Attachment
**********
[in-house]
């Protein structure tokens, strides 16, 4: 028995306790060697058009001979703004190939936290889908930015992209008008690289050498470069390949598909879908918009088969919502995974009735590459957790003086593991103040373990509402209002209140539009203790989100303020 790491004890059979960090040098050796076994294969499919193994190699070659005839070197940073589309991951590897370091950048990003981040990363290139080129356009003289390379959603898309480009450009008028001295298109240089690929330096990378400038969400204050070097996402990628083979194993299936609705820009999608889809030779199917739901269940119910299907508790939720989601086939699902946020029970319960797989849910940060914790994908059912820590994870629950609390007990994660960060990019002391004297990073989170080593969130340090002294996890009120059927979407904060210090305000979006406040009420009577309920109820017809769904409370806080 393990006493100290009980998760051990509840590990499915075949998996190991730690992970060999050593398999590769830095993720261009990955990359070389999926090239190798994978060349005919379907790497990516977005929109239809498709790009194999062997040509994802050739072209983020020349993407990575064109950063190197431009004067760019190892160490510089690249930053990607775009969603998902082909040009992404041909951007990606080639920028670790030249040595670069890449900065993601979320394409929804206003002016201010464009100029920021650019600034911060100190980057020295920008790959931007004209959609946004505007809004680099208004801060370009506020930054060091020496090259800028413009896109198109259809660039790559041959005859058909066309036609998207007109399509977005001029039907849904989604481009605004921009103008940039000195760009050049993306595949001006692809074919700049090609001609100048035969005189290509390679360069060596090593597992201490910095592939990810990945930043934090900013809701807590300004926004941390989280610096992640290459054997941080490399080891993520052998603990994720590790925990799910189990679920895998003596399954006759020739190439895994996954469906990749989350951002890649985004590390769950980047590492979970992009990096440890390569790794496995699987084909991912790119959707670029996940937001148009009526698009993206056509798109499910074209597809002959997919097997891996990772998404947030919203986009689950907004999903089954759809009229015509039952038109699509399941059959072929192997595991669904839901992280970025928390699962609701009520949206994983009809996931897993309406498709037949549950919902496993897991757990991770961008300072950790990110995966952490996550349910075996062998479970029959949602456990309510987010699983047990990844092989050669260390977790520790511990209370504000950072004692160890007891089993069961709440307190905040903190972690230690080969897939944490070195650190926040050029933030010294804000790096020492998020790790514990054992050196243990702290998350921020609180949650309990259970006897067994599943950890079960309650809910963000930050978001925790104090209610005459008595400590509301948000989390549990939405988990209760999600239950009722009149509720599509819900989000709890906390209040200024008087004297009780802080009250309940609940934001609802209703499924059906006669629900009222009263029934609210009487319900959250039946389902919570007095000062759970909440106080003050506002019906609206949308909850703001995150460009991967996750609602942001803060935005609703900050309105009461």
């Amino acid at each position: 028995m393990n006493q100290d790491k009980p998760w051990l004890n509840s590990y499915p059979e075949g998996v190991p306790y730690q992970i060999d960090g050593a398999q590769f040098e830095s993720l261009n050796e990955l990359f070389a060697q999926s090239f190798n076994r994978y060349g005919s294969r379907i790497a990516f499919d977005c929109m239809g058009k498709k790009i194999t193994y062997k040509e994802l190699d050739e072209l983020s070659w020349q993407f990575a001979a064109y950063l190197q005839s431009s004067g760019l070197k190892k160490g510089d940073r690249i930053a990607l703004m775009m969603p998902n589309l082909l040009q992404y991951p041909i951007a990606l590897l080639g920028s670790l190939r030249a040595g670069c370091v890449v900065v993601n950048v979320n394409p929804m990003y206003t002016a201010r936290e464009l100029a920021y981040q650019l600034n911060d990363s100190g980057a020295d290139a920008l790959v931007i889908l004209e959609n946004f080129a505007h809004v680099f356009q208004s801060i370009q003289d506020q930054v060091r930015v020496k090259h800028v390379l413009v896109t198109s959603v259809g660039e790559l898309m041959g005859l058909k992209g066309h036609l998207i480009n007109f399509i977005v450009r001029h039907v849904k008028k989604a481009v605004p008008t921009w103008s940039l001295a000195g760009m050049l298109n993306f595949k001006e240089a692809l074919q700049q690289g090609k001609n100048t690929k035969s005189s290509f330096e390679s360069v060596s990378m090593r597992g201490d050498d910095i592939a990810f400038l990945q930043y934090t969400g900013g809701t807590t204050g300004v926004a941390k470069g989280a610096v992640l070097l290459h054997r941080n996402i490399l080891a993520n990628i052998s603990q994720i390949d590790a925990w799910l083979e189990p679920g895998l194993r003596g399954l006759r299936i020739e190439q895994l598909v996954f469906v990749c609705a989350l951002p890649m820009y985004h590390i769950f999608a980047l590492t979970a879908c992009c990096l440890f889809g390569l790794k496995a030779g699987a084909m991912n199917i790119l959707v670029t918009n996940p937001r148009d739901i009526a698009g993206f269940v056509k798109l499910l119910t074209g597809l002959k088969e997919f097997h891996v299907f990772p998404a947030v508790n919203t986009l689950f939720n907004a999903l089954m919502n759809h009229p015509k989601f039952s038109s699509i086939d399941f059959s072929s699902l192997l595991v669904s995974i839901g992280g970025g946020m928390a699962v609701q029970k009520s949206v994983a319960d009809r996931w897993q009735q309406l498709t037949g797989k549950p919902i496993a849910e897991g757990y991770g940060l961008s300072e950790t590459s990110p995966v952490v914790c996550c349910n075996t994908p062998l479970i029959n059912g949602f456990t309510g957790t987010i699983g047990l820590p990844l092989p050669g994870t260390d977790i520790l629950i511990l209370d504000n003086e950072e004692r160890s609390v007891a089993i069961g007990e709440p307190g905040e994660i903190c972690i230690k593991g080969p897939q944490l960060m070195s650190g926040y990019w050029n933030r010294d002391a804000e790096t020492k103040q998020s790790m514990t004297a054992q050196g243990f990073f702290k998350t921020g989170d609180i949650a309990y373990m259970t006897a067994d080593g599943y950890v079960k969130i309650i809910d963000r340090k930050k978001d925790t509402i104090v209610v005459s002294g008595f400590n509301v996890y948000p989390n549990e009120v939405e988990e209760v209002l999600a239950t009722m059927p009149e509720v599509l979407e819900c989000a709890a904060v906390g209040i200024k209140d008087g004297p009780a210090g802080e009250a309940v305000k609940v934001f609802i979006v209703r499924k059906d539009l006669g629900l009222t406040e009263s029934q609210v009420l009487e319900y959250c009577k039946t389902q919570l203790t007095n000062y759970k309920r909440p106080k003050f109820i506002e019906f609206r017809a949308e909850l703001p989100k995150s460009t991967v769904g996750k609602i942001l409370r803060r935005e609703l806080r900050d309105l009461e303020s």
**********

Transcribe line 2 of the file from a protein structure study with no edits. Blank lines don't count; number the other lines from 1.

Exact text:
């Protein structure tokens, strides 16, 4: 028995306790060697058009001979703004190939936290889908930015992209008008690289050498470069390949598909879908918009088969919502995974009735590459957790003086593991103040373990509402209002209140539009203790989100303020 790491004890059979960090040098050796076994294969499919193994190699070659005839070197940073589309991951590897370091950048990003981040990363290139080129356009003289390379959603898309480009450009008028001295298109240089690929330096990378400038969400204050070097996402990628083979194993299936609705820009999608889809030779199917739901269940119910299907508790939720989601086939699902946020029970319960797989849910940060914790994908059912820590994870629950609390007990994660960060990019002391004297990073989170080593969130340090002294996890009120059927979407904060210090305000979006406040009420009577309920109820017809769904409370806080 393990006493100290009980998760051990509840590990499915075949998996190991730690992970060999050593398999590769830095993720261009990955990359070389999926090239190798994978060349005919379907790497990516977005929109239809498709790009194999062997040509994802050739072209983020020349993407990575064109950063190197431009004067760019190892160490510089690249930053990607775009969603998902082909040009992404041909951007990606080639920028670790030249040595670069890449900065993601979320394409929804206003002016201010464009100029920021650019600034911060100190980057020295920008790959931007004209959609946004505007809004680099208004801060370009506020930054060091020496090259800028413009896109198109259809660039790559041959005859058909066309036609998207007109399509977005001029039907849904989604481009605004921009103008940039000195760009050049993306595949001006692809074919700049090609001609100048035969005189290509390679360069060596090593597992201490910095592939990810990945930043934090900013809701807590300004926004941390989280610096992640290459054997941080490399080891993520052998603990994720590790925990799910189990679920895998003596399954006759020739190439895994996954469906990749989350951002890649985004590390769950980047590492979970992009990096440890390569790794496995699987084909991912790119959707670029996940937001148009009526698009993206056509798109499910074209597809002959997919097997891996990772998404947030919203986009689950907004999903089954759809009229015509039952038109699509399941059959072929192997595991669904839901992280970025928390699962609701009520949206994983009809996931897993309406498709037949549950919902496993897991757990991770961008300072950790990110995966952490996550349910075996062998479970029959949602456990309510987010699983047990990844092989050669260390977790520790511990209370504000950072004692160890007891089993069961709440307190905040903190972690230690080969897939944490070195650190926040050029933030010294804000790096020492998020790790514990054992050196243990702290998350921020609180949650309990259970006897067994599943950890079960309650809910963000930050978001925790104090209610005459008595400590509301948000989390549990939405988990209760999600239950009722009149509720599509819900989000709890906390209040200024008087004297009780802080009250309940609940934001609802209703499924059906006669629900009222009263029934609210009487319900959250039946389902919570007095000062759970909440106080003050506002019906609206949308909850703001995150460009991967996750609602942001803060935005609703900050309105009461």